T. Rex (album)
|Studio album by T. Rex|
|Released||18 December 1970|
|Studio||Trident Studios, London, England|
|T. Rex chronology|
T. Rex is the fifth studio album by English rock band T. Rex and the first released under that name since changing their name from Tyrannosaurus Rex. It was released on 18 December 1970 by record labels Fly and Reprise. The album marked a further shift from the band's previous folk style to a minimal rock sound.
Although the album was credited to T. Rex, all the recordings (as well as the cover shot) were done when they still were Tyrannosaurus Rex, with the two-man lineup of singer/songwriter/guitarist Marc Bolan and percussionist Mickey Finn, although producer Tony Visconti played bass and recorder on a couple of tracks. "Ride a White Swan" was recorded during the same sessions but did not appear on the album. They officially changed the band name to T. Rex to release that single in October 1970.
The album continued in the vein of the duo's previous album A Beard of Stars, with an even further emphasis on an electric rock sound and the addition of strings on several tracks. Howard Kaylan and Mark Volman, aka "Flo and Eddie", sang backup vocals for the first time on a T. Rex song, "Seagull Woman". They would go on to sing on most of the group's subsequent string of hits.
The album contained electric reworkings of two old Tyrannosaurus Rex songs, one of which, "The Wizard", was originally recorded even earlier than Bolan's pre-T.Rex band John's Children. The second was an electric version of the second Tyrannosaurus Rex single, "One Inch Rock", with an intro of scat-singing by Bolan and Finn. The remaining short songs, however, were new material.
The album was bookended by a track called "The Children of Rarn", which was part of a longer piece known as "The Children of Rarn Suite". A Tolkienesque children's story in several movements, it was recorded only in demo form at the time, although instrumentation was added posthumously by Visconti for its release on the 1998 compilation The Words and Music of Marc Bolan.
T. Rex was released on 18 December 1970 by Fly and Reprise. The sleeve design was unusual, requiring a sideways look to unfold the cover, or to have the artwork sideways to remove the LP.
T. Rex was the album that broke T. Rex in the UK, following the surprise success of the then-recent single "Ride a White Swan" (which reached No. 2 in the charts) and its smash No. 1 follow-up "Hot Love". The album eventually reaching a chart peak of No. 7 and remained on the charts for 25 weeks.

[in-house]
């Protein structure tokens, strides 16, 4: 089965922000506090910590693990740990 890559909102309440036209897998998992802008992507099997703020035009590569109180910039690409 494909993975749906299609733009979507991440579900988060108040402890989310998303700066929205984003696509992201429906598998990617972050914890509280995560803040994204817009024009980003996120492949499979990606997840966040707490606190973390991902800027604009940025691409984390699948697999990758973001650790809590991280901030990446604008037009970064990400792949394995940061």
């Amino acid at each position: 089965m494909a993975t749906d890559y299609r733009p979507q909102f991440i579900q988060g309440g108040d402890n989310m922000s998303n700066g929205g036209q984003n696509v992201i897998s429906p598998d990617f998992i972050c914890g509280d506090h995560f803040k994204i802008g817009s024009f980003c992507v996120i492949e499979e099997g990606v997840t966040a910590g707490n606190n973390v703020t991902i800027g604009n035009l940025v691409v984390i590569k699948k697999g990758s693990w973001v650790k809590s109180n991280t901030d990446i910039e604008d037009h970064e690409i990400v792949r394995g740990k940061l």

The US version of the LP included "Ride a White Swan" as the last song on the album instead of "The Children of Rarn (Reprise)".
In his retrospective review, Mark Deming of AllMusic wrote, "T. Rex is the quiet before the storm of Electric Warrior, and it retains a loopy energy and easy charm that makes it one of Bolan's watershed works".
All tracks written by Marc Bolan, except where noted.
|1.||"The Children of Rarn"||0:53|
|5.||"The Time of Love is Now"||2:42|
|7.||"Root of Star"||2:31|
|1.||"Is It Love?"||2:34|
|2.||"One Inch Rock"||2:28|
|7.||"The Children of Rarn (Reprise)" (the U.S. version features "Ride a White Swan" in place of this track)||0:36|
|2005 Expanded Edition bonus tracks|
|16.||"Ride a White Swan (Single A-side)"||2:30|
|17.||"Summertime Blues (Single B-side)"||Eddie Cochran, Jerry Capehart||2:42|
|19.||"The Visit (Take 4)"||1:57|
|20.||"Diamond Meadows (Take 6)"||1:56|
|21.||"One Inch Rock"||2:26|
|24.||"The Children of Rarn"||0:42|
- Marc Bolan – vocals, guitar, bass, organ
- Mickey Finn – bass, drums, Pixiphone, vocals
- Tony Visconti – piano, string arrangements, production
- Howard Kaylan – background vocals
- Mark Volman – background vocals
- Roy Thomas Baker – engineering
- Deming, Mark. "T. Rex biography". Allmusic. Retrieved 2 February 2016.
- "T. Rex | Artist | Official Charts". Official Charts. Retrieved 8 February 2015.
- Deming, Mark. "T-Rex – T. Rex | Songs, Reviews, Credits, Awards | AllMusic". AllMusic. Retrieved 8 February 2015.
- Everett, Todd (22 July 1971). "[T. Rex review]". Rolling Stone. Retrieved 8 February 2015.